Al-Kadiri’s and Buchakjian’s work intertwine the fictional and anthropological as approaches to lived history, and reflect local concern in artistic practice for connection between the material fabric of the city and the emotional stuff of memory; the reading of socio-political events through things left behind in old houses. Sometimes it feels too easy to draw on the ready history of such places, the literalness of their connection to the past threatens to fetishise them, and invest the dust-choked items inside with totemic significance. Other times it seems fitting that the anonymous intimacy of an everyday object—sign of lived time, of someone here, then—holds the starkest mirror to the relentless obliteration wrought by land speculation in Beirut, which destroys historic buildings, people’s homes, and architectural heritage, to build bleak high-rises nobody can afford.
For years, Ghassan Maasri would walk around Beirut and enter abandoned houses that hadn’t yet been torn down or sold. With those that seemed structurally sound, he’d track down the owners, mostly coming up against suspicion, lawyers, or four decades of family property disputes. As property prices rocket in Beirut, many people who own old buildings wish to sell, and the government offers tax incentives to bolster the property market, and the coffers of politician-owned construction companies. For landlords whose houses are listed as heritage sites, preventing their sale to developers, a strategically-planted rubber tree can destroy the house’s structural integrity within ten years. Others arrange to have their property illegally bulldozed in the middle of the night. Ghassan eventually managed to meet the owner of a yellow house on Abdelkader street, with a little room on its roof and a rubber tree over the road. It sits just up from Burj el-Murr, the unfinished tower and anti-monument of the civil war. The house was empty and half-derelict; Ghassan convinced the owner to let him take it over for a few years, to renovate it with a group of artists, designers and architects, to convert its rooms into studios, and its vaulted halls into public spaces.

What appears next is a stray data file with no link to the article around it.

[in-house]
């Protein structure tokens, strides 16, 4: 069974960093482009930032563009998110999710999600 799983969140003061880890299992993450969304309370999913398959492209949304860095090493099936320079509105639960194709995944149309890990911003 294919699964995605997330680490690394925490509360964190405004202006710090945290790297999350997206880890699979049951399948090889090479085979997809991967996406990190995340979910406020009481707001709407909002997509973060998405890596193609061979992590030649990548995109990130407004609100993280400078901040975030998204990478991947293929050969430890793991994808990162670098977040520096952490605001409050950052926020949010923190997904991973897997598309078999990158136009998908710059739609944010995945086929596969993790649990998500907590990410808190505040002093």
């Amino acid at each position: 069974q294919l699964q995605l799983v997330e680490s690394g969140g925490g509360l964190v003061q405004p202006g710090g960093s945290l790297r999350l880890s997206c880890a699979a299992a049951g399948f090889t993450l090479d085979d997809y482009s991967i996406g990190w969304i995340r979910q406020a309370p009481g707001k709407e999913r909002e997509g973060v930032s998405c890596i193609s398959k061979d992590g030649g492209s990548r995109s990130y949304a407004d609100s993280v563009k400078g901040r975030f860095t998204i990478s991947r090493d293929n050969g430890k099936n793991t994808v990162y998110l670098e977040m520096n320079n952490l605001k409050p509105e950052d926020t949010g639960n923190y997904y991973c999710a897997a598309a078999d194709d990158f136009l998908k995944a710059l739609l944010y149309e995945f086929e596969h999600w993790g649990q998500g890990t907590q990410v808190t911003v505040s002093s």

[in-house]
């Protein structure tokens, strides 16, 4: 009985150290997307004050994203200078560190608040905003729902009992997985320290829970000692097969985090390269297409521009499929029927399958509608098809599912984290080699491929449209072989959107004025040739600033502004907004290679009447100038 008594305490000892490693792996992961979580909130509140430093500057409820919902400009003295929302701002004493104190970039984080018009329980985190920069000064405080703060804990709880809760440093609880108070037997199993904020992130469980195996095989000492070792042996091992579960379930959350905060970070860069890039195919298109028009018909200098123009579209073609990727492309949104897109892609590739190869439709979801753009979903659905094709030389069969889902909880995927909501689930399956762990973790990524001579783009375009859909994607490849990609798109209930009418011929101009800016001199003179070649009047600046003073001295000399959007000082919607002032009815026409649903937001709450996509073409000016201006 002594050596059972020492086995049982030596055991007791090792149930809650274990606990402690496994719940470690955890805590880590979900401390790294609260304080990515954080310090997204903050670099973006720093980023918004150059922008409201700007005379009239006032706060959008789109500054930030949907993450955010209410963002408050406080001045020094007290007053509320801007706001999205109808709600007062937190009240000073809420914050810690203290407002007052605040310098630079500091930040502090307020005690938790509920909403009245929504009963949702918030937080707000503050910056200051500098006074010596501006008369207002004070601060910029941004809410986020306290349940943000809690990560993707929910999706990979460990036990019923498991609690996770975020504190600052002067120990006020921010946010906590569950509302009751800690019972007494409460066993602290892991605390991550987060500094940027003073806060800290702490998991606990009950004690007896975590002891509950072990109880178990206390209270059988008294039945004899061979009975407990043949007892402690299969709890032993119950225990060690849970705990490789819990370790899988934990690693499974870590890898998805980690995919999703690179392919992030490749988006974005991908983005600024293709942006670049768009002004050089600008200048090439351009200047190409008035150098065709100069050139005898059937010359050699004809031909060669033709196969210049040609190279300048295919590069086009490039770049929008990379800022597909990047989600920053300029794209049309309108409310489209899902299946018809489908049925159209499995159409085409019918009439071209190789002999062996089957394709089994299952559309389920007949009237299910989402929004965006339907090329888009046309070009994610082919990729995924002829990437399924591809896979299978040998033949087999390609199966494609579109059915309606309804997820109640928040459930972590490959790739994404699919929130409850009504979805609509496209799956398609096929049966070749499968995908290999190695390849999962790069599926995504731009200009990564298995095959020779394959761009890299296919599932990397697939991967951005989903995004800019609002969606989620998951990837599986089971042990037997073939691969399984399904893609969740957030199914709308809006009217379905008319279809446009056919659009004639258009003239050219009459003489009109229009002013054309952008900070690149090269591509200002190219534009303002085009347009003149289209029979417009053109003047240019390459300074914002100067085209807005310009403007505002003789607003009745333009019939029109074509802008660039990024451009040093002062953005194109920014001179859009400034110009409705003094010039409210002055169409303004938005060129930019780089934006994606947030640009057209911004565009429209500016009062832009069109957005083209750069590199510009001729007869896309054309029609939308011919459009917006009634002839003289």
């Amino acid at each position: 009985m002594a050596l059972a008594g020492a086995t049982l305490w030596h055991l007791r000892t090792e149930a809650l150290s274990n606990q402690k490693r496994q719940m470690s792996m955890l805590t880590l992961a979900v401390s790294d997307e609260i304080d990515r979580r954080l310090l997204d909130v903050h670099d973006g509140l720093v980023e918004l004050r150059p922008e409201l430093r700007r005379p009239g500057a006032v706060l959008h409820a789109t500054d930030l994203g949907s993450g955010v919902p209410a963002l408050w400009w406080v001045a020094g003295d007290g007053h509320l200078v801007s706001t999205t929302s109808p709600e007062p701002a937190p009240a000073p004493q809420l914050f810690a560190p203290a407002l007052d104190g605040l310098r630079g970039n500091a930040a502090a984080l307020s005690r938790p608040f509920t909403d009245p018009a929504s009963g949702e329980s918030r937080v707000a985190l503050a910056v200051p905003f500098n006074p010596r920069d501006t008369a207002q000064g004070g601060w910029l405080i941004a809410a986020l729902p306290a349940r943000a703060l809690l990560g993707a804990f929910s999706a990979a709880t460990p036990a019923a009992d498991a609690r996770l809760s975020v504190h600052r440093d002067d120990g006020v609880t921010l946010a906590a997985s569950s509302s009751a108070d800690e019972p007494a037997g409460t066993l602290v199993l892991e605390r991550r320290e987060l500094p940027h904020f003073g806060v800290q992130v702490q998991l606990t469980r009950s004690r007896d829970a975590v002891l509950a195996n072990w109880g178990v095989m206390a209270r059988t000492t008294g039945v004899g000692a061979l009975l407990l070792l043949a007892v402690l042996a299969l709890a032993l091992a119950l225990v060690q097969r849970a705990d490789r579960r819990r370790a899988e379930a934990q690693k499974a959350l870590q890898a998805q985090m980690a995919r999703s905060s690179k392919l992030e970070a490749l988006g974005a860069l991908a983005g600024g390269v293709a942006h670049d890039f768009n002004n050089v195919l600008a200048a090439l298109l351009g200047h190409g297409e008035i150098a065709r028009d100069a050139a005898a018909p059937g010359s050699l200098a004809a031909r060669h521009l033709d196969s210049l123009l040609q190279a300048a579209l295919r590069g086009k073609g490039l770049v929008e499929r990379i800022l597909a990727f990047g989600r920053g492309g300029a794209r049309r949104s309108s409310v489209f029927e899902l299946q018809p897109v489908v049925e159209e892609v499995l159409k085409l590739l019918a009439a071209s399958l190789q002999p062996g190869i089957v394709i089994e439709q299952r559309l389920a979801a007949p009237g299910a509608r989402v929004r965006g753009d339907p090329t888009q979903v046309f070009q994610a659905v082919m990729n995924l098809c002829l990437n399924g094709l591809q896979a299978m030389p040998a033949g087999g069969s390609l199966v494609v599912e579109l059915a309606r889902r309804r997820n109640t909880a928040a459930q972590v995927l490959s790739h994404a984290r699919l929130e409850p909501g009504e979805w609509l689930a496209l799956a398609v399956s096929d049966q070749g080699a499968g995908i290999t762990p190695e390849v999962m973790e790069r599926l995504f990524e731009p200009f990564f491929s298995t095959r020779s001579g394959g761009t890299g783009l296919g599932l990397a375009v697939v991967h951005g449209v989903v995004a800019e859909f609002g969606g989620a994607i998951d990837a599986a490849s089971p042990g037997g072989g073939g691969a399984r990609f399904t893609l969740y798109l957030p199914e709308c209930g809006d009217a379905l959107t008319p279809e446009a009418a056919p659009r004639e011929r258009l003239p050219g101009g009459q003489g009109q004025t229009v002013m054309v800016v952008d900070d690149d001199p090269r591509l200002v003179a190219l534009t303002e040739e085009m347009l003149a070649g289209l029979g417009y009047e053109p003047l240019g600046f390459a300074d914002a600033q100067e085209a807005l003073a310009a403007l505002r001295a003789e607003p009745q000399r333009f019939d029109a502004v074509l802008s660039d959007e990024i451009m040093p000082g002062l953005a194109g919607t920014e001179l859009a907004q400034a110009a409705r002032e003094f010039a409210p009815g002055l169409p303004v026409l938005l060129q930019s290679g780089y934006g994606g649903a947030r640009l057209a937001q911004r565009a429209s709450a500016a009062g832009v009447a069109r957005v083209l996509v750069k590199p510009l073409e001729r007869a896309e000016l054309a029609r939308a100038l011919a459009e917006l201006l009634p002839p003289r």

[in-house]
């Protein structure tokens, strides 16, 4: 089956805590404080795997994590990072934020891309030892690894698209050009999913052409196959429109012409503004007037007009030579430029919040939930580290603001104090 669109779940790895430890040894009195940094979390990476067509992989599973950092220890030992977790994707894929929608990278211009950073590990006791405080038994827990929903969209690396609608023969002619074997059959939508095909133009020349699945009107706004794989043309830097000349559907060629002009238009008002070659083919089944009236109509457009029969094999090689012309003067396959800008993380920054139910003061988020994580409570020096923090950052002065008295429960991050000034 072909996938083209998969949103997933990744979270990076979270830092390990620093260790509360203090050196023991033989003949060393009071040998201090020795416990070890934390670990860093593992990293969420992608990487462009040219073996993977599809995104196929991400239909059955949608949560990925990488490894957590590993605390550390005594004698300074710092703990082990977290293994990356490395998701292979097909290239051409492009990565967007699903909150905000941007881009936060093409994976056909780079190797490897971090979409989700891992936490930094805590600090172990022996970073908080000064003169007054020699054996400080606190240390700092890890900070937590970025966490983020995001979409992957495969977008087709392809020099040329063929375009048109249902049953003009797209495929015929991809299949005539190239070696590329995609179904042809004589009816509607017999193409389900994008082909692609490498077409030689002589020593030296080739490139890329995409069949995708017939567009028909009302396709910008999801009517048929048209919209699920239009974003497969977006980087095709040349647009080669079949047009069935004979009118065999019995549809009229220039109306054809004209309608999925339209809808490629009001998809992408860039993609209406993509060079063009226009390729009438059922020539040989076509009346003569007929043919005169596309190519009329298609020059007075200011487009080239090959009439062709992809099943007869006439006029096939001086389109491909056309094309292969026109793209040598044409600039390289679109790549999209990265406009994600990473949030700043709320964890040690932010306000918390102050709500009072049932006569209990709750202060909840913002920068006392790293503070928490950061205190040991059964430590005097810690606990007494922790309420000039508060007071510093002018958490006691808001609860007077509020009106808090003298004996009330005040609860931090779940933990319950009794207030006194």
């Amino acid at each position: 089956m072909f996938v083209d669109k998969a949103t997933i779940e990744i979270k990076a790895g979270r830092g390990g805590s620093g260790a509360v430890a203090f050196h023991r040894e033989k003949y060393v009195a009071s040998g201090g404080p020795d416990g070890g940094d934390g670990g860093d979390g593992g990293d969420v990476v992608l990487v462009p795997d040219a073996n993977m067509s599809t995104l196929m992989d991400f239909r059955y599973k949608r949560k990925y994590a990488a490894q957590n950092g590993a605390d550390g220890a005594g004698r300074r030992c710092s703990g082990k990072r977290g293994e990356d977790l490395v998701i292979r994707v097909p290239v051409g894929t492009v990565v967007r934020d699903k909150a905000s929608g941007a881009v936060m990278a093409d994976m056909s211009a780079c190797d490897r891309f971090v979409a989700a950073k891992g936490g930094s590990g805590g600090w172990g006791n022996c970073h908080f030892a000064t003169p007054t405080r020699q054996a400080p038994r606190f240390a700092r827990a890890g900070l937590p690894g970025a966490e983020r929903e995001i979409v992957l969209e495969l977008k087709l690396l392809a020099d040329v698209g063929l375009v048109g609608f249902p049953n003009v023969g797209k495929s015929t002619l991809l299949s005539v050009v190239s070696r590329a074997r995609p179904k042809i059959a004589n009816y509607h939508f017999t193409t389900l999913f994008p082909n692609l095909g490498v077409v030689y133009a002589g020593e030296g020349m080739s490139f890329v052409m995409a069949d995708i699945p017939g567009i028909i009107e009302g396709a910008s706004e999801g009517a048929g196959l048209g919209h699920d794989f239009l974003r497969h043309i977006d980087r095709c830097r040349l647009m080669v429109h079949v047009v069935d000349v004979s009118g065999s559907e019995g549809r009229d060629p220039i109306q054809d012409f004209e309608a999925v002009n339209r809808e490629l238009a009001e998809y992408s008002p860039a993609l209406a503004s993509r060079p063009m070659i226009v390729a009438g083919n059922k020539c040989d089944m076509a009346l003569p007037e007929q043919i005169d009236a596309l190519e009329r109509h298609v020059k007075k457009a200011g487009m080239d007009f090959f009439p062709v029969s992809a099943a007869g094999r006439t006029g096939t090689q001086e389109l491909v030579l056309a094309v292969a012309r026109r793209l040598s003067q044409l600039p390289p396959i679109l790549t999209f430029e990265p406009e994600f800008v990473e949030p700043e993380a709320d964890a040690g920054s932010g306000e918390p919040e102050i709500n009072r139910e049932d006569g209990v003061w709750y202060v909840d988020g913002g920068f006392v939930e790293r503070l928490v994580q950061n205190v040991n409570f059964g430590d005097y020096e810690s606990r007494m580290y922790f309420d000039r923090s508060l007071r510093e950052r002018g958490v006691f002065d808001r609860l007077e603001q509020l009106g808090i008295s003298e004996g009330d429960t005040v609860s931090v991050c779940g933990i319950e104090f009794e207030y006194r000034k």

Since 2012, Mansion (as the house became) has been conscientiously renovated and animated by its inhabitants and visitors. It is an experiment in shared dwelling and collective responsibility, offering low-cost studios to those who would otherwise struggle to work creatively and independently in the city, and run by an elastic collective of artists, architects, anthropologists, activists, curators, playwrights and bike-messengers. Mansion’s community maintains Mansion’s public spaces: the library, film archive, silk-screen studio, sound space, dance studio, hot desks, internet connection, kitchen and garden, while navigating the politics of living and working together. The house hosts exhibitions, meetings, talks, performances, residencies, screenings and events, as well as innumerable invisible processes and practices—relationships, collaborations, conversations. Mansion is a conscious response to the dominant impulses of Beirut’s postwar reconstruction, an attempt to reclaim ‘failed’ sites for new practices of habitation, encounter, and production.